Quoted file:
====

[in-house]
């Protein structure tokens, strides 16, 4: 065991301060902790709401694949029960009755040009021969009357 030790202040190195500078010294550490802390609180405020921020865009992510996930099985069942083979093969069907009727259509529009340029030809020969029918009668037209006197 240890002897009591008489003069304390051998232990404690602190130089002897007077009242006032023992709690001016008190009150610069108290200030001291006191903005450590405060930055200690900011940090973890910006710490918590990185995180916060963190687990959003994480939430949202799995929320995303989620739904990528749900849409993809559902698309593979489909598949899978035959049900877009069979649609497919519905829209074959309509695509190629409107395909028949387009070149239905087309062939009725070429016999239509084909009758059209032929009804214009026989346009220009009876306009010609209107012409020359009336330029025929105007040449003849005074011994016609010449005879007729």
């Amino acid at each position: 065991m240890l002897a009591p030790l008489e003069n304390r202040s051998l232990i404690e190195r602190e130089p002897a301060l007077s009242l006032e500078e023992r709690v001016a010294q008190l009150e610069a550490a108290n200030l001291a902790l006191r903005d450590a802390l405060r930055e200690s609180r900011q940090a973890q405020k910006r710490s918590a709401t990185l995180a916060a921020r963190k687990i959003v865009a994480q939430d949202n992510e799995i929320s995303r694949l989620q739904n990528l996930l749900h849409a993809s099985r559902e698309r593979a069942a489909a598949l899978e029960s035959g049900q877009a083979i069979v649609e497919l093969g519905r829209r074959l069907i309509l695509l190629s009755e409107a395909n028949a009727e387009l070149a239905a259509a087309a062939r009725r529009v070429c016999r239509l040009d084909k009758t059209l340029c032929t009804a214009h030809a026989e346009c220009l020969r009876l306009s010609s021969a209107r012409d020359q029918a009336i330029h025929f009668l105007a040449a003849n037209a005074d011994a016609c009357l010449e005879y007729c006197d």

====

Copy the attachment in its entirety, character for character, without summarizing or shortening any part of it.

[in-house]
């Protein structure tokens, strides 16, 4: 065991301060902790709401694949029960009755040009021969009357 030790202040190195500078010294550490802390609180405020921020865009992510996930099985069942083979093969069907009727259509529009340029030809020969029918009668037209006197 240890002897009591008489003069304390051998232990404690602190130089002897007077009242006032023992709690001016008190009150610069108290200030001291006191903005450590405060930055200690900011940090973890910006710490918590990185995180916060963190687990959003994480939430949202799995929320995303989620739904990528749900849409993809559902698309593979489909598949899978035959049900877009069979649609497919519905829209074959309509695509190629409107395909028949387009070149239905087309062939009725070429016999239509084909009758059209032929009804214009026989346009220009009876306009010609209107012409020359009336330029025929105007040449003849005074011994016609010449005879007729």
């Amino acid at each position: 065991m240890l002897a009591p030790l008489e003069n304390r202040s051998l232990i404690e190195r602190e130089p002897a301060l007077s009242l006032e500078e023992r709690v001016a010294q008190l009150e610069a550490a108290n200030l001291a902790l006191r903005d450590a802390l405060r930055e200690s609180r900011q940090a973890q405020k910006r710490s918590a709401t990185l995180a916060a921020r963190k687990i959003v865009a994480q939430d949202n992510e799995i929320s995303r694949l989620q739904n990528l996930l749900h849409a993809s099985r559902e698309r593979a069942a489909a598949l899978e029960s035959g049900q877009a083979i069979v649609e497919l093969g519905r829209r074959l069907i309509l695509l190629s009755e409107a395909n028949a009727e387009l070149a239905a259509a087309a062939r009725r529009v070429c016999r239509l040009d084909k009758t059209l340029c032929t009804a214009h030809a026989e346009c220009l020969r009876l306009s010609s021969a209107r012409d020359q029918a009336i330029h025929f009668l105007a040449a003849n037209a005074d011994a016609c009357l010449e005879y007729c006197d």